Advances in technology, coupled with a regulatory waiver, have given pathologists the option to work remotely, often from the safety of their home-based medical offices, during the COVID-19 crisis.
But telepathology, or remote pathology, can only be efficient if the pathologists at home, or elsewhere away from the lab, can qualitatively make as exact a diagnosis of tumors and other diseases on the computer screen as they can using a lab microscope.
On March 26, the federal government announced a temporary waiver giving pathologists regulatory flexibility in terms of where they work, with temporary relief from CLIA regulations that require pathologists to perform diagnostic tests at certified facilities. The waiver also allows pathologists to perform remote sign-out. The U.S. Centers for Medicare and Medicaid Services (CMS) indicates it is exercising discretion when enforcing regulations to ensure pathologists may review pathology slides remotely using certain guidelines.
Validation and other issues
In addition to concerns about image quality, the process of transitioning from reading slides on a microscope to reading them electronically on a monitor necessitates addressing a number of issues including cybersecurity, system validation, and cost. And, it's important to plan ahead.
"The key to success for digital pathology would be to have a system in place (at a central lab) that's already been validated," Dr. Eric Glassy, medical director at the Affiliated Pathologists Medical Group in Rancho Dominguez, CA, said in an interview.
Verification and validation steps are critical to making sure the system is operating correctly.
"You're replacing the microscope with a digital system. You want to be sure it is equivalent in accuracy to the glass slide and microscope," he explained.
While there would be some costs associated with security and Health Insurance Portability and Accountability Act (HIPAA) compliance, these should not amount to a significant expense. As a way to hold down costs, the necessary software and hardware could even be leased, Glassy indicated.
"If you have the best person in your pathology group quarantined, then there would be an economic advantage to setting that person up to review cases remotely," he added.
There might be monitor issues involving having enough pixel depth, as well concerns over having a fast-enough internet connection. Pathology images are big and require a lot of bandwith for remote reading. Recently, the U.S. Food and Drug Administration (FDA) granted waivers to allow the use of consumer monitors, instead of medical-grade monitors, for remote reading. Still, the entire system must undergo verification and validation, Glassy said.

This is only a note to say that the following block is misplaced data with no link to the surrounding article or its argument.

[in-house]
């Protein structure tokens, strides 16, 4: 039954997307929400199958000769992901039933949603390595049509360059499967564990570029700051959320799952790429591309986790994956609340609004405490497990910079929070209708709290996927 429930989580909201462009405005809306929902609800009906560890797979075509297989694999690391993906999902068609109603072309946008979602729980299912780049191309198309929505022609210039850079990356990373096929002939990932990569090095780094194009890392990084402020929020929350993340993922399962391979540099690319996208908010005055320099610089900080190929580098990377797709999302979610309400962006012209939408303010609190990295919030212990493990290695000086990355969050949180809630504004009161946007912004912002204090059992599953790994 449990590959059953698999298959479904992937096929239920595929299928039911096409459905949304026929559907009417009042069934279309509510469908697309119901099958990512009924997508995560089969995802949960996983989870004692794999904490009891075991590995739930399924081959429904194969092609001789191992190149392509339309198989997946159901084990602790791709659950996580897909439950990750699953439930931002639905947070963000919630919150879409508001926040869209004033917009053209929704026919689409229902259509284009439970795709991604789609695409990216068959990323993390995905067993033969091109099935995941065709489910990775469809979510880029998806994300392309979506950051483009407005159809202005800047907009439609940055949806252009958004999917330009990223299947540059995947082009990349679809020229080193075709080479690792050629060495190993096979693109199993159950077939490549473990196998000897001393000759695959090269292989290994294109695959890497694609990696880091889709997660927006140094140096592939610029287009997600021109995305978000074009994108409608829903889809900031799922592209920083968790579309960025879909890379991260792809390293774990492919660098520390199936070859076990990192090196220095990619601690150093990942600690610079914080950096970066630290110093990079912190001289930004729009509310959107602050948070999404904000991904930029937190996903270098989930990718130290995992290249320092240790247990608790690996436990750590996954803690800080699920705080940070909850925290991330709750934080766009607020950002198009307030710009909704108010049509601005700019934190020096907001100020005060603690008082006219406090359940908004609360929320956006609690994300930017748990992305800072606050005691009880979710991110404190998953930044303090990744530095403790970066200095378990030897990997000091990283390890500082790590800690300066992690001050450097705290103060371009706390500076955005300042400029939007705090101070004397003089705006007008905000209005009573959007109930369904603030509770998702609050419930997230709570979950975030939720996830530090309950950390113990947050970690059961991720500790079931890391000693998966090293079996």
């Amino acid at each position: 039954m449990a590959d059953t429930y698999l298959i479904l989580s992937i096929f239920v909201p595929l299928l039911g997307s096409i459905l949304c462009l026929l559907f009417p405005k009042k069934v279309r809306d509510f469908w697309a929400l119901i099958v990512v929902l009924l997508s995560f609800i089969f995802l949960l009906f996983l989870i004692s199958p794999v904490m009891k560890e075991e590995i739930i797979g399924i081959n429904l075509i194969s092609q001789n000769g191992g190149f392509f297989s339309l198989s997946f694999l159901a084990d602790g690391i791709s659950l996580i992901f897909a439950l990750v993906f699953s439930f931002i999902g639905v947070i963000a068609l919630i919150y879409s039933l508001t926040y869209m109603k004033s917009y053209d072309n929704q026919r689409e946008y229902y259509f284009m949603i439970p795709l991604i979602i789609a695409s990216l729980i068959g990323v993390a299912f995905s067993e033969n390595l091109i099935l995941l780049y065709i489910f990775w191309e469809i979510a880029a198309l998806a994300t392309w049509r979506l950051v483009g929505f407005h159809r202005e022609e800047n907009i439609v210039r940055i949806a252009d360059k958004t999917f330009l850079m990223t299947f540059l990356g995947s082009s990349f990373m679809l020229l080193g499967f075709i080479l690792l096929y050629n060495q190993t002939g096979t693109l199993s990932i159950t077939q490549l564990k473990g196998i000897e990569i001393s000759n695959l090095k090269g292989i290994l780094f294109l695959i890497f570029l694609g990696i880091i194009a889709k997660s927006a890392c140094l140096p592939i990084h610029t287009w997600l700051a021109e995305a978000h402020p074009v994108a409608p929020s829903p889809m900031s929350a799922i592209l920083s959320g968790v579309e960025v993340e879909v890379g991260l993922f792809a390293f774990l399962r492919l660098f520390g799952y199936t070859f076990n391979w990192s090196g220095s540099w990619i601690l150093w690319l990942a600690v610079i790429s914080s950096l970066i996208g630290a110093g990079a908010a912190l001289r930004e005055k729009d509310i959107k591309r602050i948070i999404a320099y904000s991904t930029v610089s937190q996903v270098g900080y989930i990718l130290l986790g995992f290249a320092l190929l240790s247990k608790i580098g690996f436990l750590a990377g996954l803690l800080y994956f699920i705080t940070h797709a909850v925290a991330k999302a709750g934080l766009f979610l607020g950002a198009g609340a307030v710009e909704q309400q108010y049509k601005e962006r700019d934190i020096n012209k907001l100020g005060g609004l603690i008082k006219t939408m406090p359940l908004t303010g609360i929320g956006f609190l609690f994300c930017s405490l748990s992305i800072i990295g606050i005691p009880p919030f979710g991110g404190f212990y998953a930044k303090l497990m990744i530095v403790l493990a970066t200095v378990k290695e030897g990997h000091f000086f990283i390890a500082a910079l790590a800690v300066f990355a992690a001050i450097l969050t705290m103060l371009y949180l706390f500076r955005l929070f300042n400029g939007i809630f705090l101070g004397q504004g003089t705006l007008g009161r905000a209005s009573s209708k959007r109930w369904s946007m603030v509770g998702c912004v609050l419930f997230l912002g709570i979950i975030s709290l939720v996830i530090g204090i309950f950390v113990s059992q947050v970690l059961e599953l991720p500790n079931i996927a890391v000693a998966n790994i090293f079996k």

"If you have a validated system at the hospital or main lab, then the cost of digitally working remotely can be quite low," he explained. "If not, then you have hardware and infrastructure expenses, as well as the need for validation and documentation."
Although pathologists at Glassy's Affiliated Pathologists Medical Group are not yet working remotely, he said the group anticipates some might. So, the practice is putting in place policy procedures that would allow pathologists to read remotely, such as from their homes.
"We are thinking through this in a logical fashion and making sure all the needed documentation is in place, so the change could occur without a lot of disruption," he said.
But some pathologists may find the use of a computer and monitor disconcerting, compared with using a microscope and slides. There is an adjustment period for many pathologists, said Dr. Adam Booth, a resident physician in the pathology department at the University of Texas Medical Branch at Galveston.
"Some pathologists may be ready for the transition, but there will be a lag time for some others," Booth commented in an interview.
Budget concerns and secure data storage are also among the issues pathology groups may face, he added, echoing Glassy's sentiments.
Getting a COVID-19 push
Yet, Booth indicated that COVID-19 may push some of those issues aside and hasten transitions to telepathology and the remote workplace.
"It's important for pathologists to work at home if they are ill," he said. "They can review their cases at home and can order chemistries or any special stains they need. Then they can follow up on those cases and do remote sign-outs. This capability wouldn't delay a patient's diagnosis and would help guide a clinician's next steps."
Glassy and Booth both believe that the coronavirus will hasten acceptance of telepathology, not only for the remote reading of slides but also for teaching, continuing education, and training. Although those efforts may not bring in much revenue to a pathology practice, they would add to the professionalism and prestige of practices, they suggested.
Editor's note: This article is the first segment of a two-part series on telepathology. We explore ways telepathology is being put into practice in part 2.